Mastering the Elevator Pitch: Selling Yourself as a Millennial

Elevator Pitch

Imagine you’re stuck in an elevator with the hiring manager from your dream employer. You have ten floors and 30 seconds to make a lasting impression. What would you say? The elevator pitch, a term used to describe a brief attempt to sell a business, product, service or person, is increasingly important for Millennials to master because of the highly competitive job market. Here are 5 ways to nail this quick pitch:

Be more than just a sales pitch.

Create a connection with the interviewer by carrying a conversational tone throughout the pitch. Instead of reciting your resume word for word, focus on a story where you exceeded client expectations at work or led a group project to success in college. Interviewers will not remember what company you worked for or where you graduated, but they will remember big accomplishments told in a compelling way. Always ask yourself, if I ran into this interviewer in a coffee shop tomorrow, would he or she remember my name?


Skip the jargon.

Don’t try to overcompensate for your lack of experience or newness to the job market by showing you know what industry terms mean. If the hiring manager is from human resources, he or she may not be familiar with popular acronyms and phrases in the industry. Also, skip overused words such as innovative and unique. All job applicants think they are innovative and unique, how can you prove it?


Get to the point.

Apple famously coined the term “retina display” to avoid boring consumers with details about the resolution and pixels on their monitors. Just like people don’t want to hear about a 226 pixel per inch screen, interviewers don’t want to hear a drawn out story about your past experience. When you have a limited amount of time, it’s important to get to the point fast. Focus on showing results instead of the process that led up to the positive results. Think “I increased sales by 25%” as opposed to “I worked with a number of internal teams to create a unique promotional strategy for our new product launch that exceeded sales goals.”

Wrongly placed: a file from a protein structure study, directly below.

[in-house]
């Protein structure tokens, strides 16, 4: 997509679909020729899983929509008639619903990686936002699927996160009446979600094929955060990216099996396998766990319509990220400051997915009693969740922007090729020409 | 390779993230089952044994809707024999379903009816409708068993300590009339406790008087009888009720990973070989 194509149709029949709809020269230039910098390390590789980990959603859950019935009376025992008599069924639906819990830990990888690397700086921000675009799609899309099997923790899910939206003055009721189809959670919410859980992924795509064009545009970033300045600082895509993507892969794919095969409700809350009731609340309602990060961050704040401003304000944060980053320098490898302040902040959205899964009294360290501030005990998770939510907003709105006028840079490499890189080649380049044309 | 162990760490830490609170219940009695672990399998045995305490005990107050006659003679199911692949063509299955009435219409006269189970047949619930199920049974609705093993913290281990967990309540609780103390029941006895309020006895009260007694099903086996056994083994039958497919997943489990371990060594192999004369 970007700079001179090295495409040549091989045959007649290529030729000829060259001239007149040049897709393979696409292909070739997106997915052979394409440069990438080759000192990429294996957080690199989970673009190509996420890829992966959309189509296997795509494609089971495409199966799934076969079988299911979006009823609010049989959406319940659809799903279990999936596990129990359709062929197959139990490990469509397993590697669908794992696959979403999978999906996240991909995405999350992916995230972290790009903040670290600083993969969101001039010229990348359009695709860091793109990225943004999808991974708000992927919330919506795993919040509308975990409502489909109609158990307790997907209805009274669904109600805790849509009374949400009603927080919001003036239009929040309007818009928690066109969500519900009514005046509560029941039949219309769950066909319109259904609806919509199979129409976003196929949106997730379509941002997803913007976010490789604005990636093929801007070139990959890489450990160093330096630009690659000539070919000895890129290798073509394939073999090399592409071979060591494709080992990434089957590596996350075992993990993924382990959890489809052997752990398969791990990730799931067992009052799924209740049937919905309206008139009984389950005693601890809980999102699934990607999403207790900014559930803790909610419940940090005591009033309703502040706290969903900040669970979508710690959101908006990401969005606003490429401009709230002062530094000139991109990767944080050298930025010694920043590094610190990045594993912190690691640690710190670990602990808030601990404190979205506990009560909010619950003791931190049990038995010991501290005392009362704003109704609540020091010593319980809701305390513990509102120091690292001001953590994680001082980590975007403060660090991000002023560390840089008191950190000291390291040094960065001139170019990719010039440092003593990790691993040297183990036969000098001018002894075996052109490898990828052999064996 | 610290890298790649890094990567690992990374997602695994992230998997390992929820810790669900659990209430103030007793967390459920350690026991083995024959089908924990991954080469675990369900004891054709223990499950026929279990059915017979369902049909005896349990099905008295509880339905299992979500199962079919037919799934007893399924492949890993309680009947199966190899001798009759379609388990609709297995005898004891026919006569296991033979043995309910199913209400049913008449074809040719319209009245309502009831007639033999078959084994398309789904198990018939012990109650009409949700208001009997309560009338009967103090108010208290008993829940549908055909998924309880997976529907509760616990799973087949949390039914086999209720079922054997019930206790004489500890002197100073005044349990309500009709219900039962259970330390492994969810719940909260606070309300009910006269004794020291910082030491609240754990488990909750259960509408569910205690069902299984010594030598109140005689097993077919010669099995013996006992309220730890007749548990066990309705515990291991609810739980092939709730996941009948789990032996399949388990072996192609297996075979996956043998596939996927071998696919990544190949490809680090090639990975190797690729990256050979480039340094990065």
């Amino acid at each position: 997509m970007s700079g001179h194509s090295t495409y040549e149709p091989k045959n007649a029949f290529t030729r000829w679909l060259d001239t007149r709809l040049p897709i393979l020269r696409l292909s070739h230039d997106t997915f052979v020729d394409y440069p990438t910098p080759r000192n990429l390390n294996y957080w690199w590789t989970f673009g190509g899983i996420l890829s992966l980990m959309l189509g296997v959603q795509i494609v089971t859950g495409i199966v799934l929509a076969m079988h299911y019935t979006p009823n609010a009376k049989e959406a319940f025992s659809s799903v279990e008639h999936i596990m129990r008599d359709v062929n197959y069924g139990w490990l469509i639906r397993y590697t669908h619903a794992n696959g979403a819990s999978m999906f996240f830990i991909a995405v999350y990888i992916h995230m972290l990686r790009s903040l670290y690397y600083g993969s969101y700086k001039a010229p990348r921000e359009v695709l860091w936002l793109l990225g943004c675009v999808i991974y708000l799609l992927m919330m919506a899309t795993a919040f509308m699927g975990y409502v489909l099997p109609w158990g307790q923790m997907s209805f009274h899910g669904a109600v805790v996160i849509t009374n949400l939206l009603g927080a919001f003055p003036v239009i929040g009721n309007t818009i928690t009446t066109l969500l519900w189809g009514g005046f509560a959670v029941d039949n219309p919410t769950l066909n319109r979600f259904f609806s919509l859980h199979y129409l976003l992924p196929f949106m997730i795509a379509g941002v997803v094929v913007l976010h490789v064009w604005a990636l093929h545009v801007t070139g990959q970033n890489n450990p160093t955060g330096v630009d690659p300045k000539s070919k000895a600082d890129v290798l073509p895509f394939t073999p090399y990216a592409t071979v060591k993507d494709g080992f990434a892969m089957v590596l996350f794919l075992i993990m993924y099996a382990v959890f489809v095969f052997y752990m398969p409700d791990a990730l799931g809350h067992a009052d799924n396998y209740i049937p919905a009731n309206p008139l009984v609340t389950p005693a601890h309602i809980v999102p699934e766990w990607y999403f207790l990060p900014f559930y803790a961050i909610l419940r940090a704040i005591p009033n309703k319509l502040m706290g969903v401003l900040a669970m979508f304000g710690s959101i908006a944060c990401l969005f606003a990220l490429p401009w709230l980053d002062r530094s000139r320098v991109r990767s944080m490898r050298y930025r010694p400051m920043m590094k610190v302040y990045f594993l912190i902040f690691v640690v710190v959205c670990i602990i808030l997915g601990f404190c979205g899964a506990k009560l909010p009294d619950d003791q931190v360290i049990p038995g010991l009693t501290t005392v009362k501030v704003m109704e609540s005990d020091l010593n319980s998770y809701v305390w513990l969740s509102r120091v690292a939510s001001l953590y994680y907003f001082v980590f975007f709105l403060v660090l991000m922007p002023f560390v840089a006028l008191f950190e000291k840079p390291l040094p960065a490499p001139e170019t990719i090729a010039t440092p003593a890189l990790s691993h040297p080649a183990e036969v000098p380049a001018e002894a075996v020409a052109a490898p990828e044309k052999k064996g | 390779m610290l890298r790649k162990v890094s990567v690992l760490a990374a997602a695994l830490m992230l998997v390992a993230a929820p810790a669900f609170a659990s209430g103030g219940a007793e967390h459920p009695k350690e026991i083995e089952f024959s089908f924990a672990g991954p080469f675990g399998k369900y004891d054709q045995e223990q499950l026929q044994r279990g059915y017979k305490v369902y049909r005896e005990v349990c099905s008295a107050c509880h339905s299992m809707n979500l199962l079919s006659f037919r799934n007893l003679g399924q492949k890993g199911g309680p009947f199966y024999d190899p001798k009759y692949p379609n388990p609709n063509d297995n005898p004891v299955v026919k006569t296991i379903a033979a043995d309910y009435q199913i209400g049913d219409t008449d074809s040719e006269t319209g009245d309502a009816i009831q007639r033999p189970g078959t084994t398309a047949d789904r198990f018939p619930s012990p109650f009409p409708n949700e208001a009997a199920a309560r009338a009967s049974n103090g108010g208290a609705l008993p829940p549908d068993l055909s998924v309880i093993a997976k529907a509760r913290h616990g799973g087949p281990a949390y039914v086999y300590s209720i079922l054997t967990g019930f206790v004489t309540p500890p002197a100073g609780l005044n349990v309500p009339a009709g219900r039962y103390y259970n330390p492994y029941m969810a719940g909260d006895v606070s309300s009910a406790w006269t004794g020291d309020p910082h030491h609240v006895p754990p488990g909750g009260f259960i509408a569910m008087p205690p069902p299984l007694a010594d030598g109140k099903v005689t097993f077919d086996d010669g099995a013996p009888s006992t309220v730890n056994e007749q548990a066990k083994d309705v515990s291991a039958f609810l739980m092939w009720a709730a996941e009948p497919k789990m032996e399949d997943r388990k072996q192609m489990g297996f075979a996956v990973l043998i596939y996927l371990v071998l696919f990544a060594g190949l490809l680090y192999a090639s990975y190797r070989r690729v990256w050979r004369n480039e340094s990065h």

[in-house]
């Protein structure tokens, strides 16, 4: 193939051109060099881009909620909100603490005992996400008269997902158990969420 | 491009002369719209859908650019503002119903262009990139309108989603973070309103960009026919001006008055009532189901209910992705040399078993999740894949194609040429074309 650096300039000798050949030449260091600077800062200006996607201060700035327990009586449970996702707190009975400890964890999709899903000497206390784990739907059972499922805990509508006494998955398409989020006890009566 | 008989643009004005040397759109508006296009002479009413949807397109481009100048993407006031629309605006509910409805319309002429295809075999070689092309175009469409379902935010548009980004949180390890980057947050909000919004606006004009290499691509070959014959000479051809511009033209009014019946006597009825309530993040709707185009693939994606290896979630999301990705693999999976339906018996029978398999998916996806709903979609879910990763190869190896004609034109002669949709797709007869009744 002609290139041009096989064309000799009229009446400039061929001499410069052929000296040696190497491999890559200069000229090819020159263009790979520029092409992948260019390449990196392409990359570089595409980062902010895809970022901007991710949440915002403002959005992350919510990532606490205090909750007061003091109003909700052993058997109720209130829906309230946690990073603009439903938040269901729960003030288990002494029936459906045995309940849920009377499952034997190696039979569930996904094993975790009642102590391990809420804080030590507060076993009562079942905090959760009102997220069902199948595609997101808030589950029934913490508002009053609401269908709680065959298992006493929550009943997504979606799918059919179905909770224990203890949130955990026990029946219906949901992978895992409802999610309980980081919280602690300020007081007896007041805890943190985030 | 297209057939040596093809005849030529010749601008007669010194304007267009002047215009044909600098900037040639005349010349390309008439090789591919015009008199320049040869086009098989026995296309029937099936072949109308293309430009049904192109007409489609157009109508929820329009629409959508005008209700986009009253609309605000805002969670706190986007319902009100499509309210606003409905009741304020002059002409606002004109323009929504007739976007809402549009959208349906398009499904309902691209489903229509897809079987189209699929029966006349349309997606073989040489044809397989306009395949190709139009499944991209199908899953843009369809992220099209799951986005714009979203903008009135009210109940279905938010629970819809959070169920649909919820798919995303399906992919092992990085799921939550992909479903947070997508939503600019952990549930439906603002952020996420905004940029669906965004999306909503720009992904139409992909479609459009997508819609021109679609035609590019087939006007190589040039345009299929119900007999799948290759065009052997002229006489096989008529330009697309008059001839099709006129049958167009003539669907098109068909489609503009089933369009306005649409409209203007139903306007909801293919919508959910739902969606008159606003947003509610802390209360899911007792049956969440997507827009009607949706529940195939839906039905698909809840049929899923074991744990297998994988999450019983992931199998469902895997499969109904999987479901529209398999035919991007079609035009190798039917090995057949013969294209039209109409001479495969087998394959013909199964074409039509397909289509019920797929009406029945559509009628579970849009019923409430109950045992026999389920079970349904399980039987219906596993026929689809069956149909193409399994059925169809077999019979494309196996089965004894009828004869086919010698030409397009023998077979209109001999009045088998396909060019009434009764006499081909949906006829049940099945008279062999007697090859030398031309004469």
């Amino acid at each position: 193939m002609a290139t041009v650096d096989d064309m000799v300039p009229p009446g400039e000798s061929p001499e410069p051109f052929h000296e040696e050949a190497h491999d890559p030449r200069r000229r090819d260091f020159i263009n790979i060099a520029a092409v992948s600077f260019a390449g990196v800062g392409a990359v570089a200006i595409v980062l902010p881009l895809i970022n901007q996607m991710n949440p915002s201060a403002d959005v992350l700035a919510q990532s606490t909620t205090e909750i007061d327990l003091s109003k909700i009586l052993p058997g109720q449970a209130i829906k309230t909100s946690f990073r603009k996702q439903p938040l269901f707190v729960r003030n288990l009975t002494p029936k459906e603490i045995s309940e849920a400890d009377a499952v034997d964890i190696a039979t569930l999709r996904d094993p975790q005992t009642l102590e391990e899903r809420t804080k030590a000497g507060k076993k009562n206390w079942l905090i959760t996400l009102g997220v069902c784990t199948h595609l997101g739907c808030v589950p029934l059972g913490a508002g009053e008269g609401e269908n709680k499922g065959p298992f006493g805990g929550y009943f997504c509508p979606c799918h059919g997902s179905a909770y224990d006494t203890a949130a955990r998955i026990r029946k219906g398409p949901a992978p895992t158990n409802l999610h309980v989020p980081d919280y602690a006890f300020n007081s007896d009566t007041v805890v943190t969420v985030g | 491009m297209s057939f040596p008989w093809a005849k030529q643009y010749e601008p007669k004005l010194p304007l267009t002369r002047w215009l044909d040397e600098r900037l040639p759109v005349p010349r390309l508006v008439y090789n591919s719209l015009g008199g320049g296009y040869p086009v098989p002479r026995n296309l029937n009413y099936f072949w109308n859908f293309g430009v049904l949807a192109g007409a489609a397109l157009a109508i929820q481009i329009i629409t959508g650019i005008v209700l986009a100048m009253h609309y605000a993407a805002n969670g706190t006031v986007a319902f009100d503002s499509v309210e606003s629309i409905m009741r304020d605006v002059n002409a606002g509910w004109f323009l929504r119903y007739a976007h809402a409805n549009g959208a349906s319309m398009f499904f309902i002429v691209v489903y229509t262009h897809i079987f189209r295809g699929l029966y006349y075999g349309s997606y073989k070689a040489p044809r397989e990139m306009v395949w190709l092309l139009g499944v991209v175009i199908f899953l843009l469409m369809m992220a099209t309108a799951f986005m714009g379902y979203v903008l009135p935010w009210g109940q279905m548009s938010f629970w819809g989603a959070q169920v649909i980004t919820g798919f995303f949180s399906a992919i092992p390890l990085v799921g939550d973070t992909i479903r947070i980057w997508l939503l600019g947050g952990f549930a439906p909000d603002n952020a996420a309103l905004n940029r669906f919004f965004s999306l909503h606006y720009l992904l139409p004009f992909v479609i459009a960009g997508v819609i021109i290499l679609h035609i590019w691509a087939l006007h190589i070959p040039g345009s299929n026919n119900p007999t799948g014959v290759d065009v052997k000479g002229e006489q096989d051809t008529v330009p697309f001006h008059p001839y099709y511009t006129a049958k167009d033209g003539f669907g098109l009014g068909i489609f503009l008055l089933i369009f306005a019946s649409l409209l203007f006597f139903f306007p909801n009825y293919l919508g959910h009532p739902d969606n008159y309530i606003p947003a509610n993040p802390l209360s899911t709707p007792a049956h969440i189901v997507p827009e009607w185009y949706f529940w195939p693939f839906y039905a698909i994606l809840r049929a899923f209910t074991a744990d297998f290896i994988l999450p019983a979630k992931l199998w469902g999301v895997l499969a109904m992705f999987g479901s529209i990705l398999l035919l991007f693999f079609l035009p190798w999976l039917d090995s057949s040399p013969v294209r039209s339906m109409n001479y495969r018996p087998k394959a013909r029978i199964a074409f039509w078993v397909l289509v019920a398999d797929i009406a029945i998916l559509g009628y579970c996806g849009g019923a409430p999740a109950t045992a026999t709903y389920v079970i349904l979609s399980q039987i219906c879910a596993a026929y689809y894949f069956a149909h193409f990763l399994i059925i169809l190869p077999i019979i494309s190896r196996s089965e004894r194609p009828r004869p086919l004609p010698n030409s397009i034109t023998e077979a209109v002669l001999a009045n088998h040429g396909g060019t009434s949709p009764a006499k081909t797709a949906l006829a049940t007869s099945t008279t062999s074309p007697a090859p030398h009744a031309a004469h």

Have a Strong Close

Don’t let the conversation end with a generic “thanks for coming in” that will leave you in suspense for days as you wait to hear back. When you wrap up the pitch or interview, make sure both you and the other party are on the same page as to what the next steps are. Will they be in touch? Should you follow up? These questions need to be answered before you walk out the door. Either way, make sure you ask for a phone number or email address so they know you’re interested in staying in contact, regardless of whether you’re hired or not.


Think Outside the Interview

The pitch isn’t over once the figurative elevator doors open. In today’s world, you should present the best version of yourself at all times, especially on social media. Recruiters and hiring managers will most likely scour the web to see how your online presence matches up with their standards. Even if you nail a job interview, embarrassing and incriminating pictures on Facebook could be a roadblock in landing the position. How do you avoid this? Do a social audit of your social media pages. A good rule of thumb when deciding what to keep is to ask yourself, “would I want my grandmother to see this?” If it’s safe for granny, it’s probably safe for future employers.


Have another tip on selling yourself? We want to hear it! Share with us below in the comments!